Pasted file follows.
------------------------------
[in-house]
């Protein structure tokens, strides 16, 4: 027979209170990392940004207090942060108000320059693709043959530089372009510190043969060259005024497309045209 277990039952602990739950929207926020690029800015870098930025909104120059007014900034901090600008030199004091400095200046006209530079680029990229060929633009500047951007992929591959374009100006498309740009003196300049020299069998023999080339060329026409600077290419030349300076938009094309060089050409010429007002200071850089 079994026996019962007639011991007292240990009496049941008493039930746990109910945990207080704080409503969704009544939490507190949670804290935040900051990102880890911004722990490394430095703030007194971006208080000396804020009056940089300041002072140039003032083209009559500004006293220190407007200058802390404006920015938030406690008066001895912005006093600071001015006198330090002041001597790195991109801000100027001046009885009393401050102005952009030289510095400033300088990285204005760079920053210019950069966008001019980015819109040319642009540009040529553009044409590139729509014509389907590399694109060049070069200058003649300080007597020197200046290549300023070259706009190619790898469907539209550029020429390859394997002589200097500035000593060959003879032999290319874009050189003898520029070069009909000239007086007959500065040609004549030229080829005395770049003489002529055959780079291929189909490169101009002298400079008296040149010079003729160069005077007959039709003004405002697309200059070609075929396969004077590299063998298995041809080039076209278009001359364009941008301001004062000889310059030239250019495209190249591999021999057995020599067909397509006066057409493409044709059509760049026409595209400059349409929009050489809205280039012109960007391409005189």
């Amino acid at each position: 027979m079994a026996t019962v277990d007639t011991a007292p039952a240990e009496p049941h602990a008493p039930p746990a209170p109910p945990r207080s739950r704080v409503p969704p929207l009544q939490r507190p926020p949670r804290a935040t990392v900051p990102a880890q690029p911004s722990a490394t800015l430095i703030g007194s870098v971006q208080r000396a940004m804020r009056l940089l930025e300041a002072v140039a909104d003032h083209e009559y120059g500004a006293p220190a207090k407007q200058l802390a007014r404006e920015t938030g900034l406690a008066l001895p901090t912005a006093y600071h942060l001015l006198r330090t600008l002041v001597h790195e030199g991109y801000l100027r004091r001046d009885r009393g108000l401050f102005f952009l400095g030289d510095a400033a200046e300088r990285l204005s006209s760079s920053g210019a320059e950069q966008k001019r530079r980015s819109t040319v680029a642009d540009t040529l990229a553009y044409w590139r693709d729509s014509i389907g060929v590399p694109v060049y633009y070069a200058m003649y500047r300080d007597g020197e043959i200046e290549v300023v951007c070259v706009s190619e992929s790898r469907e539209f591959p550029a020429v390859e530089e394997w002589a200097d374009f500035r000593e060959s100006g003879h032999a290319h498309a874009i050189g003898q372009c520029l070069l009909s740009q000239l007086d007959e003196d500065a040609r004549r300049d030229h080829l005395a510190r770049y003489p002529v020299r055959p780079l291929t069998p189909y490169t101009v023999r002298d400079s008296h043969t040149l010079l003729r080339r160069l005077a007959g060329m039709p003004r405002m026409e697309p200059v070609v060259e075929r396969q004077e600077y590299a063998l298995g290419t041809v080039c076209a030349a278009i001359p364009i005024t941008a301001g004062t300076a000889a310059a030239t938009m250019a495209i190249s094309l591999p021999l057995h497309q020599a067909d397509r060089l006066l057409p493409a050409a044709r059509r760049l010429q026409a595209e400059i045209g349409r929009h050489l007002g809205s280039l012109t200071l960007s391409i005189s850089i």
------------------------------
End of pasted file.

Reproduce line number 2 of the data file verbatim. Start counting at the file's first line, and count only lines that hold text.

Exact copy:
């Protein structure tokens, strides 16, 4: 027979209170990392940004207090942060108000320059693709043959530089372009510190043969060259005024497309045209 277990039952602990739950929207926020690029800015870098930025909104120059007014900034901090600008030199004091400095200046006209530079680029990229060929633009500047951007992929591959374009100006498309740009003196300049020299069998023999080339060329026409600077290419030349300076938009094309060089050409010429007002200071850089 079994026996019962007639011991007292240990009496049941008493039930746990109910945990207080704080409503969704009544939490507190949670804290935040900051990102880890911004722990490394430095703030007194971006208080000396804020009056940089300041002072140039003032083209009559500004006293220190407007200058802390404006920015938030406690008066001895912005006093600071001015006198330090002041001597790195991109801000100027001046009885009393401050102005952009030289510095400033300088990285204005760079920053210019950069966008001019980015819109040319642009540009040529553009044409590139729509014509389907590399694109060049070069200058003649300080007597020197200046290549300023070259706009190619790898469907539209550029020429390859394997002589200097500035000593060959003879032999290319874009050189003898520029070069009909000239007086007959500065040609004549030229080829005395770049003489002529055959780079291929189909490169101009002298400079008296040149010079003729160069005077007959039709003004405002697309200059070609075929396969004077590299063998298995041809080039076209278009001359364009941008301001004062000889310059030239250019495209190249591999021999057995020599067909397509006066057409493409044709059509760049026409595209400059349409929009050489809205280039012109960007391409005189």